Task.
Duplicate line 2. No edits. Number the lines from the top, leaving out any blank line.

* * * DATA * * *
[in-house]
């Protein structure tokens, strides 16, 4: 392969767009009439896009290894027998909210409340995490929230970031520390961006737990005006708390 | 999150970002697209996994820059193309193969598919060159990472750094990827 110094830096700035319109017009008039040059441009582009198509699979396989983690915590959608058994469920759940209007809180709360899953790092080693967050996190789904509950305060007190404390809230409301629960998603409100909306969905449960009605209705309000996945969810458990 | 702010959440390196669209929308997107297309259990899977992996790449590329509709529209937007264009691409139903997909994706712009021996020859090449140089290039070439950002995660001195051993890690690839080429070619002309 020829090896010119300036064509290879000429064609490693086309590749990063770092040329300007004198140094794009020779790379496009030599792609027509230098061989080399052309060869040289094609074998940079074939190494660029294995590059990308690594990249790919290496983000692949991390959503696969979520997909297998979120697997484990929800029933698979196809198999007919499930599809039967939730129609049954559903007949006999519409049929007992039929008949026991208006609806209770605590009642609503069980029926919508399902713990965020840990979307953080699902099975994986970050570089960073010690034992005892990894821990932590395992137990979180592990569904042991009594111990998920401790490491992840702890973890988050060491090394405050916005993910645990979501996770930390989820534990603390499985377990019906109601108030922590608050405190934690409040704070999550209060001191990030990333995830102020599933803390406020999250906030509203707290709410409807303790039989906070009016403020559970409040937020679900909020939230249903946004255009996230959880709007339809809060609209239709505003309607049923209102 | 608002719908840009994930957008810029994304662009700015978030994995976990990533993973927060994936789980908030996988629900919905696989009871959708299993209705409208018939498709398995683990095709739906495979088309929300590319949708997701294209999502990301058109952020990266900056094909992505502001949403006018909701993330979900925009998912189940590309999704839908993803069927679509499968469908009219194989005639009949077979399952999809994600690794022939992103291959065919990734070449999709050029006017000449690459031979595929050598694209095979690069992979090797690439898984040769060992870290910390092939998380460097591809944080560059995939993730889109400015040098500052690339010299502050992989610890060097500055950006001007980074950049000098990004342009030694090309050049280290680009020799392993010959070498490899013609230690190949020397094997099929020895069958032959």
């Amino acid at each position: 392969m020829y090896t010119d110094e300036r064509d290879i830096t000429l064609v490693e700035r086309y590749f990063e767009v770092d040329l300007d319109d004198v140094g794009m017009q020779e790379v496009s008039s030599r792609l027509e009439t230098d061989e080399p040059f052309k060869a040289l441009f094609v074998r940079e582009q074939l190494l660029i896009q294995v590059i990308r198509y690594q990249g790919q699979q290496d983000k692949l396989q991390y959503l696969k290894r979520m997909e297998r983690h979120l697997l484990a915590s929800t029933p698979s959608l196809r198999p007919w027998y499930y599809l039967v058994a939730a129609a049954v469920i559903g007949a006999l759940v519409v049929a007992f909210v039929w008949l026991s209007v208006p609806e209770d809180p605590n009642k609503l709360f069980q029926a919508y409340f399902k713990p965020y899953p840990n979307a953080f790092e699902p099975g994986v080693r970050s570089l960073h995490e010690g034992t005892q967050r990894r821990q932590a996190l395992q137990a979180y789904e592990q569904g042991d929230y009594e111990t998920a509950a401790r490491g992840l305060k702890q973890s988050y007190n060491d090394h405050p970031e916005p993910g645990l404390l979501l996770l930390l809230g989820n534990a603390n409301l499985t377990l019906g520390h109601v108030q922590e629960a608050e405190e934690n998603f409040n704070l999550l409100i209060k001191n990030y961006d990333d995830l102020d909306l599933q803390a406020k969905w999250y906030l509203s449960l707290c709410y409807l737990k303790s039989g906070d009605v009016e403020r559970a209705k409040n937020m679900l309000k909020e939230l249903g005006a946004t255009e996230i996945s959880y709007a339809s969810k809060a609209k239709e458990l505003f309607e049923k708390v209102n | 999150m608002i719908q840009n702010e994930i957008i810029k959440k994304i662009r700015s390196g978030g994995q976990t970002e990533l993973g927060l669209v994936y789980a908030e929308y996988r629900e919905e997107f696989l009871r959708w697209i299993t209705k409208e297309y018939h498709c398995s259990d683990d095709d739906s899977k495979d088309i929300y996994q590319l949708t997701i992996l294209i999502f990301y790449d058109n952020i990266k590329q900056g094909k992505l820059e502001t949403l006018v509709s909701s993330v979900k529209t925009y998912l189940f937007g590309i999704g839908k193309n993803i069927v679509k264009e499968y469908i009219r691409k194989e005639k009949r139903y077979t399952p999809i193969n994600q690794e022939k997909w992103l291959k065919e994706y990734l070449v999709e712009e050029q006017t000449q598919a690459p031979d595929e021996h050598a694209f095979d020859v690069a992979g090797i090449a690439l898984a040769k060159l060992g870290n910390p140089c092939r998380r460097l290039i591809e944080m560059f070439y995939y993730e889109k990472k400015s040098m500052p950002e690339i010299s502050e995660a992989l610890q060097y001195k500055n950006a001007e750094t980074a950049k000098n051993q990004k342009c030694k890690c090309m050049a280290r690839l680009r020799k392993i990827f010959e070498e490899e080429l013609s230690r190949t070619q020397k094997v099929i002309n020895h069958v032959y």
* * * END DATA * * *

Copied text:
């Protein structure tokens, strides 16, 4: 392969767009009439896009290894027998909210409340995490929230970031520390961006737990005006708390 | 999150970002697209996994820059193309193969598919060159990472750094990827 110094830096700035319109017009008039040059441009582009198509699979396989983690915590959608058994469920759940209007809180709360899953790092080693967050996190789904509950305060007190404390809230409301629960998603409100909306969905449960009605209705309000996945969810458990 | 702010959440390196669209929308997107297309259990899977992996790449590329509709529209937007264009691409139903997909994706712009021996020859090449140089290039070439950002995660001195051993890690690839080429070619002309 020829090896010119300036064509290879000429064609490693086309590749990063770092040329300007004198140094794009020779790379496009030599792609027509230098061989080399052309060869040289094609074998940079074939190494660029294995590059990308690594990249790919290496983000692949991390959503696969979520997909297998979120697997484990929800029933698979196809198999007919499930599809039967939730129609049954559903007949006999519409049929007992039929008949026991208006609806209770605590009642609503069980029926919508399902713990965020840990979307953080699902099975994986970050570089960073010690034992005892990894821990932590395992137990979180592990569904042991009594111990998920401790490491992840702890973890988050060491090394405050916005993910645990979501996770930390989820534990603390499985377990019906109601108030922590608050405190934690409040704070999550209060001191990030990333995830102020599933803390406020999250906030509203707290709410409807303790039989906070009016403020559970409040937020679900909020939230249903946004255009996230959880709007339809809060609209239709505003309607049923209102 | 608002719908840009994930957008810029994304662009700015978030994995976990990533993973927060994936789980908030996988629900919905696989009871959708299993209705409208018939498709398995683990095709739906495979088309929300590319949708997701294209999502990301058109952020990266900056094909992505502001949403006018909701993330979900925009998912189940590309999704839908993803069927679509499968469908009219194989005639009949077979399952999809994600690794022939992103291959065919990734070449999709050029006017000449690459031979595929050598694209095979690069992979090797690439898984040769060992870290910390092939998380460097591809944080560059995939993730889109400015040098500052690339010299502050992989610890060097500055950006001007980074950049000098990004342009030694090309050049280290680009020799392993010959070498490899013609230690190949020397094997099929020895069958032959």